This was another sample Amedei chocolate I received.
This was a 70% dark chocolate like yesterday’s sample, but it was much sweeter, with no rich roasted aftertaste. It’s amazing that two bars made with separately sourced beans can taste so different, but these samples are proof of that.
My coworker Doug K. brought this fudge back from Jamaica, where he went for his honeymoon in November 2010.
I had high hopes for this fudge, since my first chocolate from Jamaica was amazing. But this fudge was horrible! Terrible flavor, awful texture and barely any chocolate flavor at all. It tasted like sawdust and sadness, compressed into a block. Even with half a dozen tasters at my chocolate eating meeting, there was a lot leftover. I put it in the kitchen, where it slowly disappeared over the course of the afternoon, leaving a host of disappointed people around the office.
We had joked that this fudge was endorsed by Miss Cleo, seen in the upper right of the label. But I think Dwayne Milan was right, Miss Cleo doesn’t really know…about fudge.
And on that somewhat sad note, this label was the end of “Chocolate I Have Known”, Volume 3. That volume was filled in less than a year, thanks to dozens of chocolate eating meetings at work. Tomorrow, I will start posting from Volume 4, which was filled in only six months!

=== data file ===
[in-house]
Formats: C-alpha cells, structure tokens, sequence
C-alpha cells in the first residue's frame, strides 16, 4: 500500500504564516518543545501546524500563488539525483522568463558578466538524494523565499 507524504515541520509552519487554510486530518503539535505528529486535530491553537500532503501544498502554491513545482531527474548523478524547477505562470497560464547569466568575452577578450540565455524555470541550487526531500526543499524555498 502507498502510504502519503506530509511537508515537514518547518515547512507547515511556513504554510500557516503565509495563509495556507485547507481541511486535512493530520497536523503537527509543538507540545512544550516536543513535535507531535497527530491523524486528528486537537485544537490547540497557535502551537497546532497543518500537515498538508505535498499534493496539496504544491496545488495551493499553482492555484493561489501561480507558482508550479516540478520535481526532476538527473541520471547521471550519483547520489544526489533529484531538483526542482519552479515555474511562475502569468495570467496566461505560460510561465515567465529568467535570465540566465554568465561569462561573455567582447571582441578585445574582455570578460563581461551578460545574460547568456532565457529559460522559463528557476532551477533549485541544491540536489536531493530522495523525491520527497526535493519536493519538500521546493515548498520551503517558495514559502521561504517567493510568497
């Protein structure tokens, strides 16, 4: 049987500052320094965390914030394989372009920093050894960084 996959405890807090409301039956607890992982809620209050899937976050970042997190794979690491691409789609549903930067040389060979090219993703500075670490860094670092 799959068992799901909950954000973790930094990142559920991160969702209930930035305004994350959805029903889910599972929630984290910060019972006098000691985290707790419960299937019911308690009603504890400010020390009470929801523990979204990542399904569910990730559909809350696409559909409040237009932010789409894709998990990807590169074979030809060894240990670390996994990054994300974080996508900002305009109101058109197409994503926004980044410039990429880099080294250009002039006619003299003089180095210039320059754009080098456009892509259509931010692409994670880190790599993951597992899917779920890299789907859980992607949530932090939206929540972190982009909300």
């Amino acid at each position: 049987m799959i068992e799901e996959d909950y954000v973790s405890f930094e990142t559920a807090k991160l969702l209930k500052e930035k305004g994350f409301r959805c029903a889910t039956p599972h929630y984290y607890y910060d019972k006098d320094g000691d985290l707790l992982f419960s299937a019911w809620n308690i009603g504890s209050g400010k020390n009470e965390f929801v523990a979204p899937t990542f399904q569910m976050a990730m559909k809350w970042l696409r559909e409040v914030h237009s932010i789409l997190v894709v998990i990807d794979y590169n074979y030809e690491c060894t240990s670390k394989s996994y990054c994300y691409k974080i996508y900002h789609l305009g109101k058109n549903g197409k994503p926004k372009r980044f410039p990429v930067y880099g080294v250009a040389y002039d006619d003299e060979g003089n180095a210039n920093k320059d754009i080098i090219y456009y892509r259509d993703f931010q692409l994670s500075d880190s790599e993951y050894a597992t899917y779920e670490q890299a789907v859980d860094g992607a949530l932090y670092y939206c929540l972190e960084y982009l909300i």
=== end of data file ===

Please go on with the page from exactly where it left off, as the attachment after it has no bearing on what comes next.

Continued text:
During July of 2007, my friend Erik visited me from San Francisco, and he brought a gift box of chocolates in advance of my birthday, which was the next month. The first bar I ate from this box was a limited edition Scharffenberger.
This bar was delicious! It had a rough texture because it contained cracked cacao nibs, and the chocolate itself had an interesting fruity aftertaste, almost like it contained berries of some kind. Even though the label didn’t say it was single origin chocolate, I looked it up and found that it was made solely with cacao from Jamaica, which makes it my first bar ever from that country. And it’s a Scharffenberger!